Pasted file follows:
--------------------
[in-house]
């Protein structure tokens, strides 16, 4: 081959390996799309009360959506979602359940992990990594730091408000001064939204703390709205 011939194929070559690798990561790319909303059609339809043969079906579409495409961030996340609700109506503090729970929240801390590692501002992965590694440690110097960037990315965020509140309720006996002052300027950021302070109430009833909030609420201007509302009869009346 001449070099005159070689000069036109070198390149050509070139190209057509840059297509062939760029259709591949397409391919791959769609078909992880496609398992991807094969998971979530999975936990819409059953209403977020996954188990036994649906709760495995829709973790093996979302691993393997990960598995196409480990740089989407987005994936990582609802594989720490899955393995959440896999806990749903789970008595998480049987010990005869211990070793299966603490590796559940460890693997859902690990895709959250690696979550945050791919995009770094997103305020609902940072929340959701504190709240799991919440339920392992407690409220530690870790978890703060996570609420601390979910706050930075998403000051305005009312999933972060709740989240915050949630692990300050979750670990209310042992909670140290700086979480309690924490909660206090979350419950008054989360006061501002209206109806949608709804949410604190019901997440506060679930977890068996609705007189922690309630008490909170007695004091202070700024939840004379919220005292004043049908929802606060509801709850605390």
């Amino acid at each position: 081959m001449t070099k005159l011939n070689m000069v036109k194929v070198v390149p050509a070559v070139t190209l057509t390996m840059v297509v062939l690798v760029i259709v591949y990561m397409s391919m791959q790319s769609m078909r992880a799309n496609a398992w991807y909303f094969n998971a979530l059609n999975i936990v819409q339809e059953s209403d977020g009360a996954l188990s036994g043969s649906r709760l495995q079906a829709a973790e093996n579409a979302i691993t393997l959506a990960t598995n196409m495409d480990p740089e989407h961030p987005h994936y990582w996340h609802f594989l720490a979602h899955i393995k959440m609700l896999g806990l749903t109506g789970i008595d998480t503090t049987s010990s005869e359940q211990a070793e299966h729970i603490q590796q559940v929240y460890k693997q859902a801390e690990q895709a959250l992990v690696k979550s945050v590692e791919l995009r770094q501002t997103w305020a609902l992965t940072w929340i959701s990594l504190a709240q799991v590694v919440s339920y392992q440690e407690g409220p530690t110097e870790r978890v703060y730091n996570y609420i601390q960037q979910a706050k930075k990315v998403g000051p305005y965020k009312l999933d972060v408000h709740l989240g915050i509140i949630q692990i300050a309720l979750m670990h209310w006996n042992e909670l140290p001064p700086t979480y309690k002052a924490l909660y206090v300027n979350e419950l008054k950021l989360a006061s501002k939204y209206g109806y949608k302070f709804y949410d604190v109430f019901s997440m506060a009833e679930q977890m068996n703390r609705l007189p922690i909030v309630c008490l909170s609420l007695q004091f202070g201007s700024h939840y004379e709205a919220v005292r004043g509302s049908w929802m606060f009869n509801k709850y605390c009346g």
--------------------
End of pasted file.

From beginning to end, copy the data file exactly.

[in-house]
């Protein structure tokens, strides 16, 4: 081959390996799309009360959506979602359940992990990594730091408000001064939204703390709205 011939194929070559690798990561790319909303059609339809043969079906579409495409961030996340609700109506503090729970929240801390590692501002992965590694440690110097960037990315965020509140309720006996002052300027950021302070109430009833909030609420201007509302009869009346 001449070099005159070689000069036109070198390149050509070139190209057509840059297509062939760029259709591949397409391919791959769609078909992880496609398992991807094969998971979530999975936990819409059953209403977020996954188990036994649906709760495995829709973790093996979302691993393997990960598995196409480990740089989407987005994936990582609802594989720490899955393995959440896999806990749903789970008595998480049987010990005869211990070793299966603490590796559940460890693997859902690990895709959250690696979550945050791919995009770094997103305020609902940072929340959701504190709240799991919440339920392992407690409220530690870790978890703060996570609420601390979910706050930075998403000051305005009312999933972060709740989240915050949630692990300050979750670990209310042992909670140290700086979480309690924490909660206090979350419950008054989360006061501002209206109806949608709804949410604190019901997440506060679930977890068996609705007189922690309630008490909170007695004091202070700024939840004379919220005292004043049908929802606060509801709850605390």
């Amino acid at each position: 081959m001449t070099k005159l011939n070689m000069v036109k194929v070198v390149p050509a070559v070139t190209l057509t390996m840059v297509v062939l690798v760029i259709v591949y990561m397409s391919m791959q790319s769609m078909r992880a799309n496609a398992w991807y909303f094969n998971a979530l059609n999975i936990v819409q339809e059953s209403d977020g009360a996954l188990s036994g043969s649906r709760l495995q079906a829709a973790e093996n579409a979302i691993t393997l959506a990960t598995n196409m495409d480990p740089e989407h961030p987005h994936y990582w996340h609802f594989l720490a979602h899955i393995k959440m609700l896999g806990l749903t109506g789970i008595d998480t503090t049987s010990s005869e359940q211990a070793e299966h729970i603490q590796q559940v929240y460890k693997q859902a801390e690990q895709a959250l992990v690696k979550s945050v590692e791919l995009r770094q501002t997103w305020a609902l992965t940072w929340i959701s990594l504190a709240q799991v590694v919440s339920y392992q440690e407690g409220p530690t110097e870790r978890v703060y730091n996570y609420i601390q960037q979910a706050k930075k990315v998403g000051p305005y965020k009312l999933d972060v408000h709740l989240g915050i509140i949630q692990i300050a309720l979750m670990h209310w006996n042992e909670l140290p001064p700086t979480y309690k002052a924490l909660y206090v300027n979350e419950l008054k950021l989360a006061s501002k939204y209206g109806y949608k302070f709804y949410d604190v109430f019901s997440m506060a009833e679930q977890m068996n703390r609705l007189p922690i909030v309630c008490l909170s609420l007695q004091f202070g201007s700024h939840y004379e709205a919220v005292r004043g509302s049908w929802m606060f009869n509801k709850y605390c009346g």